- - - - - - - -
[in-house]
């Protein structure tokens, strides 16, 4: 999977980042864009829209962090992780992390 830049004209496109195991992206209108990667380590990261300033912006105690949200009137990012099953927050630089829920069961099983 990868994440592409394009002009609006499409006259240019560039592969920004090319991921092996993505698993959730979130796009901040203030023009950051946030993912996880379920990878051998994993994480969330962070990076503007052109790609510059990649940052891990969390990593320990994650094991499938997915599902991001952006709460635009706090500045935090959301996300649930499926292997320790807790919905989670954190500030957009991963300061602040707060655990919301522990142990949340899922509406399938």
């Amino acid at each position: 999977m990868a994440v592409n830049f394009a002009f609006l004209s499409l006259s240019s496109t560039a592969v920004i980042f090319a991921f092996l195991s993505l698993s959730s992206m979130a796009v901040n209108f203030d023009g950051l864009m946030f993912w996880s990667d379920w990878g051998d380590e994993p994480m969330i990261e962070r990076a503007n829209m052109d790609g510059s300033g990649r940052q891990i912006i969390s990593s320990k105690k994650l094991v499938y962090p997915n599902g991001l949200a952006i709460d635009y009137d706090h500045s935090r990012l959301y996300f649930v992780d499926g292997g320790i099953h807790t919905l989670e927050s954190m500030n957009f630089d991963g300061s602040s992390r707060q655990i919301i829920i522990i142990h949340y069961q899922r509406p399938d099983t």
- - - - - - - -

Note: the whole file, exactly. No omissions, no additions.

[in-house]
């Protein structure tokens, strides 16, 4: 999977980042864009829209962090992780992390 830049004209496109195991992206209108990667380590990261300033912006105690949200009137990012099953927050630089829920069961099983 990868994440592409394009002009609006499409006259240019560039592969920004090319991921092996993505698993959730979130796009901040203030023009950051946030993912996880379920990878051998994993994480969330962070990076503007052109790609510059990649940052891990969390990593320990994650094991499938997915599902991001952006709460635009706090500045935090959301996300649930499926292997320790807790919905989670954190500030957009991963300061602040707060655990919301522990142990949340899922509406399938």
């Amino acid at each position: 999977m990868a994440v592409n830049f394009a002009f609006l004209s499409l006259s240019s496109t560039a592969v920004i980042f090319a991921f092996l195991s993505l698993s959730s992206m979130a796009v901040n209108f203030d023009g950051l864009m946030f993912w996880s990667d379920w990878g051998d380590e994993p994480m969330i990261e962070r990076a503007n829209m052109d790609g510059s300033g990649r940052q891990i912006i969390s990593s320990k105690k994650l094991v499938y962090p997915n599902g991001l949200a952006i709460d635009y009137d706090h500045s935090r990012l959301y996300f649930v992780d499926g292997g320790i099953h807790t919905l989670e927050s954190m500030n957009f630089d991963g300061s602040s992390r707060q655990i919301i829920i522990i142990h949340y069961q899922r509406p399938d099983t």